~ Steve Jobs by Walter Isaacson

It's easy to get lost in the details of getting things done. Changes in the business environment, customer expectations and technology landscape, brings in new challenges nearly every day. The exigencies of today can undermine what we plan to build for tomorrow.
Examining the vision we have for the future regularly in order to take in the new learning and ensuring alignment with the daily work, makes it easier for the team to pull together.

Defining the Aim

“It is management's job to direct the efforts of all components toward the aim of the system. The first step is clarification: everyone in the organization must understand the aim of the system, and how to direct his efforts toward it. Everyone must understand the damage and loss to the whole organization from a team that seeks to become a selfish, independent, profit center.” 
“People need to know how their job contributes.”
“A system is a network of interdependent components that work together to try to accomplish the aim of the system. A system must have an aim. Without the aim, there is no system.”
~ W. Edward. Deming, Out of Crisis

One of most effective thing we've found here is to plot the flow of how work will get done. End to end. As soon as we have this plot, the choices for methods, people, tools etc. begin to show up, making it easier to organize and manage the work.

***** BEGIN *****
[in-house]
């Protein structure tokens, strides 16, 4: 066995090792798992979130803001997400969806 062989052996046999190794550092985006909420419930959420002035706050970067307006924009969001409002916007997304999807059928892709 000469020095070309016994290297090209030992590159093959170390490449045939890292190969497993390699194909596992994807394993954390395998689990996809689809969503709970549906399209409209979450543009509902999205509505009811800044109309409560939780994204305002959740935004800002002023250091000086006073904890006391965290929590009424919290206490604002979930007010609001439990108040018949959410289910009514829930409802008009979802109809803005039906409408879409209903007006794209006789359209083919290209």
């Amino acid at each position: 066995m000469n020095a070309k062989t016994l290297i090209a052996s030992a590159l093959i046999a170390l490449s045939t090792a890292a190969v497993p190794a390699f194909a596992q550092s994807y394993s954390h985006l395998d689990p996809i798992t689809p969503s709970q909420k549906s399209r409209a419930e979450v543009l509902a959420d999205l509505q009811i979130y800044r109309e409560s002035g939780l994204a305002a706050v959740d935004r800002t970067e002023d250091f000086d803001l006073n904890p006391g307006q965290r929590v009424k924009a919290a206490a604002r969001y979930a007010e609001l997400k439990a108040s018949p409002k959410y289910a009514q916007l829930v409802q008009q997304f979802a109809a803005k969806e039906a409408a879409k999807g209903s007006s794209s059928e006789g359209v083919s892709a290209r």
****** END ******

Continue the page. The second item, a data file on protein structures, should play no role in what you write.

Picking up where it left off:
Knowing how the work flows, makes the inter-dependencies of the team members clear to all and therefore elicits a more collaborative response from them.


“What’s the best way to make progress toward your goal? In our experience, it’s to build a prototype, an early working model that has become a key tool of design thinkers….” 
“The reason for prototyping is experimentation, the act of creating forces you to ask questions and make choices. It also gives you something you can show to and talk about with other people.” 
“Besides speeding up that process of experimentation, prototypes are easy to throw away when they fail. Creativity requires cycling lots of ideas.”
~ Tom Kelly & David Kelly, Creative Confidence, IDEO.

When it comes to building thing we know little about (and that's how it is when we're working on innovating things or on a new piece of technology) prototyping helps us figure things out faster. Everybody involved in building the prototype and working with it quickly picks up the limits, possibilities, and pitfalls.
Prototyping is an antidote to wasteful arguments and costly mistakes that can bring the whole team down.

Creating Checklists

"...it's not because we have bad doctors or bad nurses. We have great people, great drugs. But making all of the steps come together in such a way that nothing falls between the cracks, we're not great at that."
~Dr. Atul Gawande, Surgeon, On the need for Checklists.

The simple checklist has turned out to be amongst the most important developments in medicine. Especially in an emergency care situation where a missed step could be fatal, the checklists help ensure that nothing is missed. It helps coordinate the actions and decisions of the whole team working on the emergency.
The checklist is one of our favorite tools when it comes to pulling together a lot of big and small pieces together to get something done. We have checklists for nearly everything we do. The ticks on a checklist are a simple way to know how things are progressing, who and what is dragging things down and if we have gotten all that needs to be done. It's simple yet powerful.
I will explore some more methods in follow-up blogs. Meanwhile, please do share your ideas & learning on collaboration at the workplace. We're eager to learn.